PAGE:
Over a million developers have joined DZone.

Adapting to Inversion of Control and Dependency Injection

·

You might have come across the phrases IoC, Dependency Injection, Mocking among others, these are commonly used when talking about “Inversion Of Control” which is the full meaning of the abbreviation IoC. So what is this “IoC” that everyone is talking about?

Inversion of control is a principle in Software Engineering, let’s just take a look at the Wikipedia definition of this

In practice, Inversion of Control is a style of software construction where reusable generic code controls the execution of problem-specific code. It carries the strong connotation that the reusable code and the problem-specific code are developed independently, which often results in a single integrated application.

Rather than explaining the text below, let me show an example of an application that does not follow this principle, but will when we’re done here! I’ve got a solution prepared that looks like this:

This solution simulates an order process, where we’ve got a window where we can place some kind of order and then we’ve got some sort of payment provider that executes the order request. This is the only content so far in the InversionOfControl.Payment library:

public enum PaymentResult
{
    Success,
    Failure
}
public class PayPalPaymentProvider
{
    public PaymentResult Execute(string paymentData)
    {
        if (string.IsNullOrEmpty(paymentData)) return PaymentResult.Failure;
        return PaymentResult.Success;
    }
}

All we’re doing is to check if the data we send into the execute method actually contains any information at all, if it doesn’t we return a failure result, otherwise we return a success result. Keep in mind that when you implement communication with real payment providers, there are a lot more code to it. But let’s keep the example clean!

The order form is very simple and looks like this:

When we press the button this is what’s going to happen:

private void ProcessOrderClick(object sender, EventArgs e)
{
    ProcessPayment(orderInformation.Text);
}

public void ProcessPayment(string orderData)
{
    var paymentProvider = new PayPalPaymentProvider();
    var result = paymentProvider.Execute(orderData);

    MessageBox.Show(result.ToString());
}

So far we’ve got our order form where we can place an order, when we place the order we execute our order placement and directly communicate with our payment provider. Let’s call this Step 1, we’ve set up the project and we can execute a payment, you can download the code here, unzip it and look in the folder named Step 1. You can also browse the code on github.

Let’s bring up another one of those commonly used abbreviations; TDD or Test After Development. Payments are a great example of something that really needs to be tested thoroughly and you can’t have any errors here. Because either it will be expensive for you, your customer or the end user, no matter which one, you’ve got a big problem.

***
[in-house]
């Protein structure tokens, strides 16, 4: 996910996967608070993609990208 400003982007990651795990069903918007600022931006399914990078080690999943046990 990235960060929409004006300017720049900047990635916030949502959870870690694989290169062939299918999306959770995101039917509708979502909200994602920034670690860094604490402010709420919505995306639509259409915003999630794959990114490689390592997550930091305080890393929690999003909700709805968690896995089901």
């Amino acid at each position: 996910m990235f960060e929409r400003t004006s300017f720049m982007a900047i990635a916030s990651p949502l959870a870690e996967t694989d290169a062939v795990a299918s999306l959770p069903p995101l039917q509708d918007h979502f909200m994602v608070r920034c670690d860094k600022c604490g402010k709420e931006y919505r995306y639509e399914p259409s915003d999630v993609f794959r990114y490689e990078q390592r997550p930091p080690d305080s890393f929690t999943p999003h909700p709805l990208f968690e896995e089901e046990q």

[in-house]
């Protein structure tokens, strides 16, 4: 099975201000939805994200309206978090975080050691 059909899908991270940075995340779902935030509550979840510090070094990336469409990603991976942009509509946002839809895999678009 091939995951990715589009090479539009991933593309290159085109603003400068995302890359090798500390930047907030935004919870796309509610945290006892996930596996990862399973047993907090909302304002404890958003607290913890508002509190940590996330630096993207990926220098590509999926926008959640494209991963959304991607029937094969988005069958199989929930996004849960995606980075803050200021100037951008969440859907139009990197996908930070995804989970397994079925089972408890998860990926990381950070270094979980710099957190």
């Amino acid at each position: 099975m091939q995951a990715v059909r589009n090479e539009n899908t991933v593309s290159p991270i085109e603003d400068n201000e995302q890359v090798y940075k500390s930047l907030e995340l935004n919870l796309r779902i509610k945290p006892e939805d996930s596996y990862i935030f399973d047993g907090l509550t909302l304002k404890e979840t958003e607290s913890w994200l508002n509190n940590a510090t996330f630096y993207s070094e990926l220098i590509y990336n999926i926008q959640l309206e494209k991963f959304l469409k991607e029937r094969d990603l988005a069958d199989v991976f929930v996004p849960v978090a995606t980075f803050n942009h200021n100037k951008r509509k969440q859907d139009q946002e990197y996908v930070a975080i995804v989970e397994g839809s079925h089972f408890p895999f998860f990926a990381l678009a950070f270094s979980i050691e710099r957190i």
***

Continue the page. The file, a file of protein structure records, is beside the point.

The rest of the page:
But what happens when we introduce testing at this stage? How do we actually test the entire flow of the application without communicating directly with payment provider? This is where Inversion of Control and Dependency Injection comes into play. Dependency Injection is a design pattern with the following Wikipedia explanation

DI whose purpose is to improve testability of, and simplify deployment of components in large software systems.

The pattern involves some rules that we need to adapt to, which basically means we have to write cleaner and more testable code. In order to make our code cleaner and more testable we need to break some of the static parts out, this being the actual instantiation of a concrete type in the payment processing.

Take a look at this line of code:

var paymentProvider = new PayPalPaymentProvider();

There’s something “wrong” with it; We’re instantiation the concrete type here! To make the method testable, we don’t want that because this means that it will always use our real payment provider information and execute the order against it, which can make the testing expensive for the tester ( if he has to provide is credit card number all the time that is! ).

The easiest way to break it out is to move this to the method argument list, which means that instead of creating an instance in the method, we want someone else to inject it to us. Let’s look at this in a two-step refactoring, first we move the declaration outside of the context and change the method signature:

public void ProcessPayment(string orderData, PayPalPaymentProvider paymentProvider)
{
    var result = paymentProvider.Execute(orderData);

    MessageBox.Show(result.ToString());
}

This will let us create an instance of PayPalPaymentProvider before we call the processing method and inject it when we call the method. But we are still working with the concrete type, so let’s take a look at the next step in the two-way refactor, let’s simply it to an interface!

All the interface need to tell us is that we’ve got a method called Execute that will return a result to us, so we simply declare it like this:

public interface IPaymentProvider
{
    PaymentResult Execute(string paymentData);
}

And then we need to tell our payment provider to actually implement the interface, all we need to change is the class signature:

public class PayPalPaymentProvider : IPaymentProvider

So far so good!

Now we just need to change the method signature for our payment processing as well and we are all set for some DI!

public void ProcessPayment(string orderData, IPaymentProvider paymentProvider)

Now when we want to process the payment when we execute the order, the event handler will look like this instead:

private void ProcessOrderClick(object sender, EventArgs e)
{
    var paymentProvider = new PayPalPaymentProvider();
    ProcessPayment(orderInformation.Text, paymentProvider);
}

By the looks of it, we now have a simple and elegant way to process our payments, let’s create a test project and reference to InversionOfControl.Demo. Now create a test called PaymentTests.

So how do we start testing the payment processing?

We only have one concrete payment provider at the moment and this one we don’t want to use for our unit testing, so what we will do instead is that we will create a fake class that will act as the real payment provider, this is dependency injection! So in our payment project, add a new class called FakePaymentProvider and just have it look somewhat like this: